Trấn Quốc Pagoda (Vietnamese: Chùa Trấn Quốc, chữ Hán: 鎭國寺), the oldest Buddhist temple in Hanoi, is located on a small island near the southeastern shore of Hanoi's West Lake, Vietnam.
The original Trấn Quốc pagoda in Hanoi was built in the 6th century and is considered the oldest in Vietnam. It was founded on the bank of the Red River by King Ly Nam De who named it Khai Quoc (National Founder). Much later, it was moved to its present site beside Hanoi’s Ho Tay (West) Lake during the reign of King Le Kinh Tong (1600-1618) and renamed Trấn Quốc (National Defence). The current building is the result of major renovations in 1815.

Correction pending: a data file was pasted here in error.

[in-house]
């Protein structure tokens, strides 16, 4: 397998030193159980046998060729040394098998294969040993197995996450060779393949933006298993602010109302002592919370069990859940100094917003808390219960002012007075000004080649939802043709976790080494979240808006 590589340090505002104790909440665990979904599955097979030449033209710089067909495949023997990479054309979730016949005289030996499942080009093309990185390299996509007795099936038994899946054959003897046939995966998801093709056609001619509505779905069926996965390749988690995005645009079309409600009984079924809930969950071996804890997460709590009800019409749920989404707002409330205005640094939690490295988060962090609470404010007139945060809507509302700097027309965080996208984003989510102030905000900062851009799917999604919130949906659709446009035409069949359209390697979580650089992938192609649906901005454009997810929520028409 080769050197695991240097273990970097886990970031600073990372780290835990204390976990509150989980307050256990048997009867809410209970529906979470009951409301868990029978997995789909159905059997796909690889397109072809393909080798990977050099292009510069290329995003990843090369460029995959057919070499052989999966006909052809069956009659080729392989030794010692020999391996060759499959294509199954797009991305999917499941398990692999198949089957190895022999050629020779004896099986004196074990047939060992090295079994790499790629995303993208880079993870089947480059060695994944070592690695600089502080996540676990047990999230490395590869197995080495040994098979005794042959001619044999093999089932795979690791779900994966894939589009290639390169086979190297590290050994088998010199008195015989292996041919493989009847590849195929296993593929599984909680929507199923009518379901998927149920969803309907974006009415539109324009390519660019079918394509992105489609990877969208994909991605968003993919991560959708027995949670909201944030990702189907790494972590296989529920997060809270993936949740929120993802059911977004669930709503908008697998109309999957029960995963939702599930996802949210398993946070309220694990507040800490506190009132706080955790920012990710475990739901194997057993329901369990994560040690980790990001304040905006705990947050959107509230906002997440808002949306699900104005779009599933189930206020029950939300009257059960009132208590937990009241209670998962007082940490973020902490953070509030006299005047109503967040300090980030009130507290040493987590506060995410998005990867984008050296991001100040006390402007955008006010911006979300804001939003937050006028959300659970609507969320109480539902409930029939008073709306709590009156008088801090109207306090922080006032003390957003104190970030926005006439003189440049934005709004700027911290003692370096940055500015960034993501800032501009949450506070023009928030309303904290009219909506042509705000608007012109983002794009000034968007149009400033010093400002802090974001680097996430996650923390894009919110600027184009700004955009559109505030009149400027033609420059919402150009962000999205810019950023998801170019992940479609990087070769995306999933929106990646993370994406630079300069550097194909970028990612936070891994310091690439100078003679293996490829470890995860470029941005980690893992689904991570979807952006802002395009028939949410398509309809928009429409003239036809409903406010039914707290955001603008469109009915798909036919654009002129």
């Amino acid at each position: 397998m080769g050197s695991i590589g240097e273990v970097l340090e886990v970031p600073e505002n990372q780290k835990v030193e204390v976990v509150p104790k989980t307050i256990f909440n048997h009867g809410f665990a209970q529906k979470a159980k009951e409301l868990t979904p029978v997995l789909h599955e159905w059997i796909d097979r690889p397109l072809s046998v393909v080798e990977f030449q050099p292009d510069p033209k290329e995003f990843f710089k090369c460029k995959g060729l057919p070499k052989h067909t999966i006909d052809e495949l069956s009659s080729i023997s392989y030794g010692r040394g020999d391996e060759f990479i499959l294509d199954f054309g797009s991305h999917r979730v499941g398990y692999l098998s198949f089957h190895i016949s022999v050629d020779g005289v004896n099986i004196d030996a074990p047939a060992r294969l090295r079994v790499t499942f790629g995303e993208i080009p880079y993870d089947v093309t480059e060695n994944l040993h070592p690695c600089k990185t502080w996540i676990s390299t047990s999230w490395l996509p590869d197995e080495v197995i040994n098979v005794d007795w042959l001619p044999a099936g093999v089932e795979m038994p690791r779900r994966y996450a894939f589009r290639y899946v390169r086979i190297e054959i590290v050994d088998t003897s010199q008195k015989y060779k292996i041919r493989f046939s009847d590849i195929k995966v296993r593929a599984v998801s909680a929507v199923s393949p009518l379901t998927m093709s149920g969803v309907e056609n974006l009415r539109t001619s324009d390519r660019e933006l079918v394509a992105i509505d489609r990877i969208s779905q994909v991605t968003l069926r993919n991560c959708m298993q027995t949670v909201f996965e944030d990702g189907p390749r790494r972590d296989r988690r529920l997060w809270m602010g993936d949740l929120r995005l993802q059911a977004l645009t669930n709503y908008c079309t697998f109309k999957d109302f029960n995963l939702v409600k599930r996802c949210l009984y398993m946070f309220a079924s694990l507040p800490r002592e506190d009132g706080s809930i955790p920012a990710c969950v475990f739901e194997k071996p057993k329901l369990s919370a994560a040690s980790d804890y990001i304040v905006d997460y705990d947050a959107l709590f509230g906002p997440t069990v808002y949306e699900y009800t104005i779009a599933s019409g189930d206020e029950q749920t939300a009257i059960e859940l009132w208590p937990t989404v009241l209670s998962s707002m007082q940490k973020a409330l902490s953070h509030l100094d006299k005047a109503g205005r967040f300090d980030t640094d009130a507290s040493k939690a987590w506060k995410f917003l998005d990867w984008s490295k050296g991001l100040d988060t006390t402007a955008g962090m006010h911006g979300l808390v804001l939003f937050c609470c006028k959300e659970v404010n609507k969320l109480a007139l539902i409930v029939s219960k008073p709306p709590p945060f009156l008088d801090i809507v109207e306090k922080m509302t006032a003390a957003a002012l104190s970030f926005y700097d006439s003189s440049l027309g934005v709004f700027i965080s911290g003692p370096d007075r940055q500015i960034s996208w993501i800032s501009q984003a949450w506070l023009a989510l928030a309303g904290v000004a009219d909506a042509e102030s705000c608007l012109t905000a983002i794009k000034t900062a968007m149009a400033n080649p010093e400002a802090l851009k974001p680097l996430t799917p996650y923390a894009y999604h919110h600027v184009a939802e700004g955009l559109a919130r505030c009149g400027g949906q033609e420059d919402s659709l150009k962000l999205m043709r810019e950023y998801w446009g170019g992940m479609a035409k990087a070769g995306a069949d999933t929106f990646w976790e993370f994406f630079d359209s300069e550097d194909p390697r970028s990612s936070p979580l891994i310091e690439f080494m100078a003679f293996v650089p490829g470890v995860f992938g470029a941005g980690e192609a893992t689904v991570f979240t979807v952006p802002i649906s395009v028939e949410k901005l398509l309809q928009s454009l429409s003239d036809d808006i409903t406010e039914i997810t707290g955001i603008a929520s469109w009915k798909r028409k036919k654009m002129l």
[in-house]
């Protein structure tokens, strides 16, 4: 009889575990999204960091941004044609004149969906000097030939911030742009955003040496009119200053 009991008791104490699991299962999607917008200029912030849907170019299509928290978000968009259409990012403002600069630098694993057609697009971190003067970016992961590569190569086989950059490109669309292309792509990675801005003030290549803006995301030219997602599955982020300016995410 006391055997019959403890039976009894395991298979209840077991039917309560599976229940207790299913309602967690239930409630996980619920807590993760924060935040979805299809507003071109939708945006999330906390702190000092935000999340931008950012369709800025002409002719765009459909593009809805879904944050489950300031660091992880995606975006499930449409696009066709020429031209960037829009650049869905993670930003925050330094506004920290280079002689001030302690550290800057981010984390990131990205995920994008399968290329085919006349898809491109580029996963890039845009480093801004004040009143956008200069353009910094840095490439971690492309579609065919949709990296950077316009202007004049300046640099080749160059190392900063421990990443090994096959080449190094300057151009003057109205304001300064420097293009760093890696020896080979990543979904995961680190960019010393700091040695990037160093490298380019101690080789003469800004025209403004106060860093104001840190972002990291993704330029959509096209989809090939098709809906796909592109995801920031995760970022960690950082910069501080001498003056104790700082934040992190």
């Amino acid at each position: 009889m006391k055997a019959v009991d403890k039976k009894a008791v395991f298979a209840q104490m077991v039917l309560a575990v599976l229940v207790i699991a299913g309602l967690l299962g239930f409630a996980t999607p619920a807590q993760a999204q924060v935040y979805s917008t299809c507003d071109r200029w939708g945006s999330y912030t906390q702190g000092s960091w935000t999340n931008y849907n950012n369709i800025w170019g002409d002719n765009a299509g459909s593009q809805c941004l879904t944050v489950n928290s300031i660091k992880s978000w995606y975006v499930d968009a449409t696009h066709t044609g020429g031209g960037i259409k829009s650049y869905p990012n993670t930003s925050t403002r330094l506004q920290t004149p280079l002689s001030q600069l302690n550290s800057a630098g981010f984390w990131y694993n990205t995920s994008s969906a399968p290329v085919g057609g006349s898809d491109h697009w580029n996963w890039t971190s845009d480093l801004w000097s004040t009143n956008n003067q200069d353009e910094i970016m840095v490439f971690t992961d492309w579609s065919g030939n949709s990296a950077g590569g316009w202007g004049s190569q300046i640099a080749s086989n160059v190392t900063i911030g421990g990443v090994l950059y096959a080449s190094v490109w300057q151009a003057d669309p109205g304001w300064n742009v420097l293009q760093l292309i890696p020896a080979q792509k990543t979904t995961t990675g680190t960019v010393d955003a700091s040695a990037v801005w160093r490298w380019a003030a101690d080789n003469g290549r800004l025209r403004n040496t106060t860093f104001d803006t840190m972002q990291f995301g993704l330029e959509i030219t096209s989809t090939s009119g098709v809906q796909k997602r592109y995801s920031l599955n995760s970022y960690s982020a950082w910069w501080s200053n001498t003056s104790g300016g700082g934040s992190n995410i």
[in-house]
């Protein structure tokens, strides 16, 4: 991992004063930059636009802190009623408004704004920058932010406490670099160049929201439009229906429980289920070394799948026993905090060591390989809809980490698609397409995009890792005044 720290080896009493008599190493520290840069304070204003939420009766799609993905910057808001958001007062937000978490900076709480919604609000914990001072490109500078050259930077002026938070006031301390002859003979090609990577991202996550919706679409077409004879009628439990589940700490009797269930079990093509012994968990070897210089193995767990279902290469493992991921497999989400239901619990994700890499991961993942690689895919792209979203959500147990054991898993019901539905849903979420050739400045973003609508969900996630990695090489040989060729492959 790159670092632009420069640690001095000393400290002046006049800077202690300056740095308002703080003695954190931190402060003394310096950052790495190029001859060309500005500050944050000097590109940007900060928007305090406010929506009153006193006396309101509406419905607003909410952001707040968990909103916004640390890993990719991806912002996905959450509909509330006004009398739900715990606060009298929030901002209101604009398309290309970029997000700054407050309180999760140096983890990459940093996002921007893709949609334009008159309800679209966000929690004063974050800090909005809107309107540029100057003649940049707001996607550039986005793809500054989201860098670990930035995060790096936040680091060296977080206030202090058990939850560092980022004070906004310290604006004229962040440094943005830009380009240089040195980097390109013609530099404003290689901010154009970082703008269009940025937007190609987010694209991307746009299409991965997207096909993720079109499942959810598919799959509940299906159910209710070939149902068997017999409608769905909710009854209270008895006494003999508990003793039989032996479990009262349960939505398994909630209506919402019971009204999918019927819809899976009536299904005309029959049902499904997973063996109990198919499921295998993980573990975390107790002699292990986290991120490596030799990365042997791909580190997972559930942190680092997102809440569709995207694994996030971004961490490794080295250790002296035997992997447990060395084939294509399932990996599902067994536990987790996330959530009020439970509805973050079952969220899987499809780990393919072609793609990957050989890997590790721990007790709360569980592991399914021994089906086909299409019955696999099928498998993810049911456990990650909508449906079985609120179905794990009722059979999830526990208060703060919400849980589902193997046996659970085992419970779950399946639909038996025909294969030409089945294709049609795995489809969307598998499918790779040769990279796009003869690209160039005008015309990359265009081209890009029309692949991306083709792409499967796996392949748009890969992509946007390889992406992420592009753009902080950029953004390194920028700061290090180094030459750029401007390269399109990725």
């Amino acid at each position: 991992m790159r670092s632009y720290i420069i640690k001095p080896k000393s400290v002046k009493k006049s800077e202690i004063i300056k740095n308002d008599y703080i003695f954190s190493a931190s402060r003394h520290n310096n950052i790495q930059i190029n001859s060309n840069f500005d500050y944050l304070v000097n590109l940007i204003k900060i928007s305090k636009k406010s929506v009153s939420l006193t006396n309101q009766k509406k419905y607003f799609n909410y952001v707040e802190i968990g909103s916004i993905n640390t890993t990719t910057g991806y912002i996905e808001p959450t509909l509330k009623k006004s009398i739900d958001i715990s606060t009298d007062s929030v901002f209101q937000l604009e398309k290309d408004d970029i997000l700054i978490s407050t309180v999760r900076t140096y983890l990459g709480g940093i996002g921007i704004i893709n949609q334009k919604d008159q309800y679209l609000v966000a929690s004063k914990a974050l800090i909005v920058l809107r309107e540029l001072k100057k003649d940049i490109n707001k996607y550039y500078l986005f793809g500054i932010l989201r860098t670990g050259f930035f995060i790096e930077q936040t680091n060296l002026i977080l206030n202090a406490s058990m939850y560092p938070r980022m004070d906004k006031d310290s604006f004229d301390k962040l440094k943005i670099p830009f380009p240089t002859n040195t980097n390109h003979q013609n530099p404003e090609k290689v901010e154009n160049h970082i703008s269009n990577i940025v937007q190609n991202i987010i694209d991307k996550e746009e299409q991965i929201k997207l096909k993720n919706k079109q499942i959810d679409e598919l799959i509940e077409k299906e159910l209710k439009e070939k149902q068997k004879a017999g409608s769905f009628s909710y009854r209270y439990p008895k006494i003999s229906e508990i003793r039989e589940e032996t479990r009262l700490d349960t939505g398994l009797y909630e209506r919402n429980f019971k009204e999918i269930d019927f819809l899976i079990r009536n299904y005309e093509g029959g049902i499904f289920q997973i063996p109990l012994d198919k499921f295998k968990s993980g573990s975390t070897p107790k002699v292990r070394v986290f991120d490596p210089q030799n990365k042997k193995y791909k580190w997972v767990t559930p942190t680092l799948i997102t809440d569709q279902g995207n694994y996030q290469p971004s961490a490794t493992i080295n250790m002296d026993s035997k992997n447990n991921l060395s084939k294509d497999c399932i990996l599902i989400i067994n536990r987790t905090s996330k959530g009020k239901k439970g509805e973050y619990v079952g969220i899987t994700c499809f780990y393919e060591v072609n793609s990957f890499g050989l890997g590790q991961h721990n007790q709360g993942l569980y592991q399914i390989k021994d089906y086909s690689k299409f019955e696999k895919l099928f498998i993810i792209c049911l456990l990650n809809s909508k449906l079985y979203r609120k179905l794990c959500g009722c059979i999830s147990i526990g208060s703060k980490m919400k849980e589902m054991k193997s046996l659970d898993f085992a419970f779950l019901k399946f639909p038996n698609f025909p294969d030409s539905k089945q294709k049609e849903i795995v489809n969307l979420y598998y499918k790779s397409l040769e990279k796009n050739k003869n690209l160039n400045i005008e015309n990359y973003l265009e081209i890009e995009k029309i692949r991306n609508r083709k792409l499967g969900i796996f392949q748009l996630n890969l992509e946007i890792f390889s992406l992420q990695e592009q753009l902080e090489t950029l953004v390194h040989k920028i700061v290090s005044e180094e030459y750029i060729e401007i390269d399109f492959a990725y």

Monks have lived at the Trấn Quốc Pagoda for centuries, teaching the ways of Buddhism to the public. Before the visitors start arriving, the monks pray at the multiple shrines spread around the grounds. Monks do not get married and therefore do not live with families at the pagoda. Over the years, the temple was variously named An Quoc (Pacification of the Realm) and Tran Bac (Guardian of the North) as well. The term "pagoda" is from Portuguese "pagode", perhaps based on Persian "butkada" - ‘temple of idols,’ influenced by Prakrit "bhagodī" - ‘divine’.
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